Unbundling Annuities: Customers Speak And Computers Cringe
When Henry Ford applied mass production techniques to the fledgling automobile industry to make cars affordable to most workers, he was famous for saying his Model T came in any color the customer wanted, “as long as it’s black.” Ford was producing his cars the way that best fit the production techniques he had created. The customer could take or leave what he offered.
For a long time, the annuities industry operated on Henry Ford’s original precept. Everything necessary for the annuity was bundled together in one package and offered on a “take it or leave it” basis. And like Ford’s effort to increase efficiency in production, the annuity was bundled to fit the needs of the underwriting company.
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We all know what happened to the automobile industry. It wasn’t long before basic black gave way to a rainbow of colors. And the Model T was joined by so many other models and styles and variations with options and accessories and customization plans that it is hard to imagine a time when anyone thought that one size would fit all.
Times have changed for the annuities industry, too. Today’s consumers are much more financially savvy than their parents, or even their older siblings. These consumers demand choice, in their cars and in their investments. To be successful in the modern annuities market, a company must offer a product with the flexibility to meet a wide variety of needs.
These market pressures are what led to the current practice of “unbundling” annuities. In the old days, the M&E charges (reimbursements to insurance companies to cover the estimated “mortality and expense” risk) represented expenses associated with the “standard” and fully loaded annuity and were deducted during the calculation of the fund’s unit value. Since the customer only saw the end resultthe unit valuethey rarely appreciated the magnitude of the M&E deduction.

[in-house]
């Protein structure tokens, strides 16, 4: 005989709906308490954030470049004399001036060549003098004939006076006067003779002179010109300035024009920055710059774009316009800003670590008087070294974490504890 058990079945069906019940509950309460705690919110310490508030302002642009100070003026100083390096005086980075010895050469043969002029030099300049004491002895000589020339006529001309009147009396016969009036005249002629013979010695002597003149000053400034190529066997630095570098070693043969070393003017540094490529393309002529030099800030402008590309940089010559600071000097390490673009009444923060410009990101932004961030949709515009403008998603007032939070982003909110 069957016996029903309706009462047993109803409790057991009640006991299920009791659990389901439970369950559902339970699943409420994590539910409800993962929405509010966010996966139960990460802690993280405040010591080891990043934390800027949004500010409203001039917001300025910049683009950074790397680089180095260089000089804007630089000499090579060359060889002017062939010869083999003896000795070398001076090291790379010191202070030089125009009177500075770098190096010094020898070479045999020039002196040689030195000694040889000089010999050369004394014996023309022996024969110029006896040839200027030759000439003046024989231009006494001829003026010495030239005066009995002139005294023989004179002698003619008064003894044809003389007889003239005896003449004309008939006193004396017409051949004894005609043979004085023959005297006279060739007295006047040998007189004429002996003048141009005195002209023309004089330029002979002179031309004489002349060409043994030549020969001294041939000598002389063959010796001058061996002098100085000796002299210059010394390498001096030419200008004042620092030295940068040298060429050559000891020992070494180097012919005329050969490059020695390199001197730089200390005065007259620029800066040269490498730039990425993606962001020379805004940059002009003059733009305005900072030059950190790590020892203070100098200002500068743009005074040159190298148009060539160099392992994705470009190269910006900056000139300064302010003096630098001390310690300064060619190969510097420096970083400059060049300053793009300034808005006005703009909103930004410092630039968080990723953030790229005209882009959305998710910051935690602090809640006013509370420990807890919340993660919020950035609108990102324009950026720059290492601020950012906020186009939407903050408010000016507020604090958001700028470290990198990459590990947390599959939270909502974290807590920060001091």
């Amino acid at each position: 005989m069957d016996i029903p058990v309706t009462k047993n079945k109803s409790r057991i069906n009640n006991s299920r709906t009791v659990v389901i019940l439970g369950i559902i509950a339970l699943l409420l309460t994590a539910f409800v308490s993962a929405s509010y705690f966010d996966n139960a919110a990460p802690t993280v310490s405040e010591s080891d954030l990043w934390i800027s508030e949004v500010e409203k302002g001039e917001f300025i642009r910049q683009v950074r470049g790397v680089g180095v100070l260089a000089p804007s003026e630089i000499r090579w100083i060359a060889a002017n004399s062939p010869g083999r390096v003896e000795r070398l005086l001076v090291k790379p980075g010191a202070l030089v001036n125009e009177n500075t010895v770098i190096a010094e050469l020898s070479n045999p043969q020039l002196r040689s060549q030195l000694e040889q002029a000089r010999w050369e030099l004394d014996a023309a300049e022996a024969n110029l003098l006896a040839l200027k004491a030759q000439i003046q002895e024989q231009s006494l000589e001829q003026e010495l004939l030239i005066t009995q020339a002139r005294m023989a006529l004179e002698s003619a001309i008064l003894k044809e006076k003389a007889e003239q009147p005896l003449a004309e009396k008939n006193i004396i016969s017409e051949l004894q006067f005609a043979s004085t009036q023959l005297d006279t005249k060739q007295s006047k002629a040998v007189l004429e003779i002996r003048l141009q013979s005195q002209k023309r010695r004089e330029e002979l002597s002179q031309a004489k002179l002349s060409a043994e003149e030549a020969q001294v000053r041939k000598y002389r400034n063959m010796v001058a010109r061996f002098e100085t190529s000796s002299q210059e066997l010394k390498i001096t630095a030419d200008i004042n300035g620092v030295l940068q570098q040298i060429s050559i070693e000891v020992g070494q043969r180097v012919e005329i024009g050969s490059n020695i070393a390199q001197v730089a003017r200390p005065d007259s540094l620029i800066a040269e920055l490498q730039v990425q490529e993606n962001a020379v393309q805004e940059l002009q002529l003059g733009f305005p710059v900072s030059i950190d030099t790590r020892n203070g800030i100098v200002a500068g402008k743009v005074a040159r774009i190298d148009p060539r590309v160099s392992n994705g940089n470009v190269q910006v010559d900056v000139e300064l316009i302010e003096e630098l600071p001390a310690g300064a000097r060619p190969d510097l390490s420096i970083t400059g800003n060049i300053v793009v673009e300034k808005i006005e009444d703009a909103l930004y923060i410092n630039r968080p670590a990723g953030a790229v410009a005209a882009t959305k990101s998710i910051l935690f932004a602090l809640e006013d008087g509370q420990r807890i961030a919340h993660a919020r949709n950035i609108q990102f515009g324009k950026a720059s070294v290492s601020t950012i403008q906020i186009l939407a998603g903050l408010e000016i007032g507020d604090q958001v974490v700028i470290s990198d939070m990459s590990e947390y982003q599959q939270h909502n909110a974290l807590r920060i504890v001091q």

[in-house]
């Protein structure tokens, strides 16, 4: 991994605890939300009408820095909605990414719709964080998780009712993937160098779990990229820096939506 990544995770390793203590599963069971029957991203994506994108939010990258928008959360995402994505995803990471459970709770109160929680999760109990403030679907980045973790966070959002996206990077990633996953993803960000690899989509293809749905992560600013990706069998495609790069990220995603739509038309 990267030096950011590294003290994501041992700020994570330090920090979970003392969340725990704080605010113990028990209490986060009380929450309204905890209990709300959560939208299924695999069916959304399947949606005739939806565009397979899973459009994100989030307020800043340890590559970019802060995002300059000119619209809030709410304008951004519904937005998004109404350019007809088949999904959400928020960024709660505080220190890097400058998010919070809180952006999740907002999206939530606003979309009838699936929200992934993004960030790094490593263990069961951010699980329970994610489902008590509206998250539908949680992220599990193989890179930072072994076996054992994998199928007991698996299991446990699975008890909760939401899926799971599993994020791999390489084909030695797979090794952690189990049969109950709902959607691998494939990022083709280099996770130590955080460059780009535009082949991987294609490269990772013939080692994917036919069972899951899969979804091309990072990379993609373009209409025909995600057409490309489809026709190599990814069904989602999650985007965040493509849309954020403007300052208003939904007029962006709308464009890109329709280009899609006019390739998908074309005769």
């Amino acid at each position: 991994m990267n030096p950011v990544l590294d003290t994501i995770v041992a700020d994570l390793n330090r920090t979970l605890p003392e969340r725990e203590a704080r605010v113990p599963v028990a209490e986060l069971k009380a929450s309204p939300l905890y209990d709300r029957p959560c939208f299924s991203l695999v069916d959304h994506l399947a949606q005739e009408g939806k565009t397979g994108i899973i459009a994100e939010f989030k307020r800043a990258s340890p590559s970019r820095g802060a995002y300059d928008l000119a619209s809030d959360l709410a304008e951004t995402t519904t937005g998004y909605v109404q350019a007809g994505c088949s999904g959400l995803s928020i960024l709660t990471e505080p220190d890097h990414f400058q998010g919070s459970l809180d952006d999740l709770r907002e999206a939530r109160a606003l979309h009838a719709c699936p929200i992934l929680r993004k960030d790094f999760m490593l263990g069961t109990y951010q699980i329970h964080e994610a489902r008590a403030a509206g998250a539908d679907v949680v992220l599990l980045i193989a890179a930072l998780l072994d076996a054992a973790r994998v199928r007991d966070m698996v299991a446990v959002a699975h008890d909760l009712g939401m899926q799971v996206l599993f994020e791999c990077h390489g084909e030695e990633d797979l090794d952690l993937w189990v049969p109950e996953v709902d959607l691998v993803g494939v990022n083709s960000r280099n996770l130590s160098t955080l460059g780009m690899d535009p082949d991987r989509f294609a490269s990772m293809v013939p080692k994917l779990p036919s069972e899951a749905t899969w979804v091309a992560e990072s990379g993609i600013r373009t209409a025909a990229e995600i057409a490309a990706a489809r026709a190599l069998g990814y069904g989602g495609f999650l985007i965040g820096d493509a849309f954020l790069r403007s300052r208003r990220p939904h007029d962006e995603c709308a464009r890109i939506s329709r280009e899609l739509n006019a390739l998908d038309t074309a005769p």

But as consumers pushed for more specialization, the industry has responded (and rightly so) by pulling these and other charges out of the package and selling them individually, much like options in a car.
However, the automobile and annuity analogy breaks down at this point. Once an automobile buyer signs on the dotted line, the deal is done. Even if the purchase is financed over time with monthly payments, the car buyer can’t go back and undo parts of the deal. You can’t decide 12 months into your 48-month commitment that you don’t really need 14 cup holders and have them removed to lower your payments.
But with an annuity, the customers can change their minds about the “options” they want. And the fear is that customer will do just that if they know how much each of the “unbundled” charges cost them each month.
The securities industry addresses this challenge in a creative way. The charges are “unbundled” at the time of sale, and then essentially “rebundled” for the purposes of billing, with charges rolled back into the annuity through a recalculation of the unit value of the fund.
In theory, this solves the problem. The customers choose up front what they want based on cost and suitability to personal needs, then never have to worry about it again. All they see is the unit value on their statements.
But the law of unintended consequences has kicked in. By recalculating the unit value for each and every customer, a system that was designed to work at the fund level is now working at the consumer level. Instead of recalculating the unit value for a hundred or so different funds each night, some system operators are faced with literally thousands of calculations each night.